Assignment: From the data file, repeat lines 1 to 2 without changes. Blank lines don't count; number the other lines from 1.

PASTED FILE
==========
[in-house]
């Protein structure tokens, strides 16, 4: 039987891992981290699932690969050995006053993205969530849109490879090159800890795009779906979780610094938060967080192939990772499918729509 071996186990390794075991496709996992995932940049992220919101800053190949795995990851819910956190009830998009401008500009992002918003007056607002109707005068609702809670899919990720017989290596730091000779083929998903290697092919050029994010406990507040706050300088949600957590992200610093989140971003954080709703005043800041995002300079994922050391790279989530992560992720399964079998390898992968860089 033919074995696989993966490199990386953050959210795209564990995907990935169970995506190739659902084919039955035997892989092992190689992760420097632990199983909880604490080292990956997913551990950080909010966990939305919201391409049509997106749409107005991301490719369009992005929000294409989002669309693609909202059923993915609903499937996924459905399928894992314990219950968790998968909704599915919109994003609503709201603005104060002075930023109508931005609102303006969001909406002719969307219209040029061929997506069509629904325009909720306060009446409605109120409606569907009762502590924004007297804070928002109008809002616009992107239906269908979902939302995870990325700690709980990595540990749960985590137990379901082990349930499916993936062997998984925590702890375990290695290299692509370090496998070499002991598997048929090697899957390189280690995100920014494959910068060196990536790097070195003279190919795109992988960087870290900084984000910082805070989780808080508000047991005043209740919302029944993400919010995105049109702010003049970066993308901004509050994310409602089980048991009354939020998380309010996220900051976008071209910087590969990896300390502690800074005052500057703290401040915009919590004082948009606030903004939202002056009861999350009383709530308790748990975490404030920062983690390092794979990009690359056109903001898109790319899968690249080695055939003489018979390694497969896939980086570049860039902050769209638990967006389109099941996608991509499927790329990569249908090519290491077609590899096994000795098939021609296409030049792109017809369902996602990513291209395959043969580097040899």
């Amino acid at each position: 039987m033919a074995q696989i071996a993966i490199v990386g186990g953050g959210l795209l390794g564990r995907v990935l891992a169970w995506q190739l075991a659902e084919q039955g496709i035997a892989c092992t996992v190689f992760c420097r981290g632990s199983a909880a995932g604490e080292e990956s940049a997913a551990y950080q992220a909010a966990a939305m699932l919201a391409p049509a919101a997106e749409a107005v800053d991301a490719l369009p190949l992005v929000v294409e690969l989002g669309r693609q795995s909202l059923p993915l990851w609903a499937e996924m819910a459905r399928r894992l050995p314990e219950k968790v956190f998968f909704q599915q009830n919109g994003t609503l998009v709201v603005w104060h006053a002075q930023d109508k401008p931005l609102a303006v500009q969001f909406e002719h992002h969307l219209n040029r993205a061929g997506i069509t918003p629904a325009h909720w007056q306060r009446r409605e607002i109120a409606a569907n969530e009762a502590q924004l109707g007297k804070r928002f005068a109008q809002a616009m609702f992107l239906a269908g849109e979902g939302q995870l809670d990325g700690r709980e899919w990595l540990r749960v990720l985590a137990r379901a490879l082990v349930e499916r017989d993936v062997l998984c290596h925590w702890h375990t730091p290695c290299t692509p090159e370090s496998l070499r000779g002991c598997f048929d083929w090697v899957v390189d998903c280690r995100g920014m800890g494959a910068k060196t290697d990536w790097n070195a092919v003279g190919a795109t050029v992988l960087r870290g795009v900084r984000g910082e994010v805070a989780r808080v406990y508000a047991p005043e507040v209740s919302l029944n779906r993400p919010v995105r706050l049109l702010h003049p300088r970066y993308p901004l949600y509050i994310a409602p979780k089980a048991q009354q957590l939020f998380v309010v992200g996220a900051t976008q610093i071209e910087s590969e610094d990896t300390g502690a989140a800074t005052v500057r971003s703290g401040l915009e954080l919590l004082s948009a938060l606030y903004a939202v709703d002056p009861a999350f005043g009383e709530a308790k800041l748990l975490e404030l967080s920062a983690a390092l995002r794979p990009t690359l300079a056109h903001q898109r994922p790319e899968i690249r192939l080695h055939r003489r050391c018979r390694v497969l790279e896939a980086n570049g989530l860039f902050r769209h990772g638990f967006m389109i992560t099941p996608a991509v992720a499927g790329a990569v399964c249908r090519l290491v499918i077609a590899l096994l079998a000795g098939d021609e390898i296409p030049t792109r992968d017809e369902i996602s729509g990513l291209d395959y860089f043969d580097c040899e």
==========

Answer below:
[in-house]
């Protein structure tokens, strides 16, 4: 039987891992981290699932690969050995006053993205969530849109490879090159800890795009779906979780610094938060967080192939990772499918729509 071996186990390794075991496709996992995932940049992220919101800053190949795995990851819910956190009830998009401008500009992002918003007056607002109707005068609702809670899919990720017989290596730091000779083929998903290697092919050029994010406990507040706050300088949600957590992200610093989140971003954080709703005043800041995002300079994922050391790279989530992560992720399964079998390898992968860089 033919074995696989993966490199990386953050959210795209564990995907990935169970995506190739659902084919039955035997892989092992190689992760420097632990199983909880604490080292990956997913551990950080909010966990939305919201391409049509997106749409107005991301490719369009992005929000294409989002669309693609909202059923993915609903499937996924459905399928894992314990219950968790998968909704599915919109994003609503709201603005104060002075930023109508931005609102303006969001909406002719969307219209040029061929997506069509629904325009909720306060009446409605109120409606569907009762502590924004007297804070928002109008809002616009992107239906269908979902939302995870990325700690709980990595540990749960985590137990379901082990349930499916993936062997998984925590702890375990290695290299692509370090496998070499002991598997048929090697899957390189280690995100920014494959910068060196990536790097070195003279190919795109992988960087870290900084984000910082805070989780808080508000047991005043209740919302029944993400919010995105049109702010003049970066993308901004509050994310409602089980048991009354939020998380309010996220900051976008071209910087590969990896300390502690800074005052500057703290401040915009919590004082948009606030903004939202002056009861999350009383709530308790748990975490404030920062983690390092794979990009690359056109903001898109790319899968690249080695055939003489018979390694497969896939980086570049860039902050769209638990967006389109099941996608991509499927790329990569249908090519290491077609590899096994000795098939021609296409030049792109017809369902996602990513291209395959043969580097040899």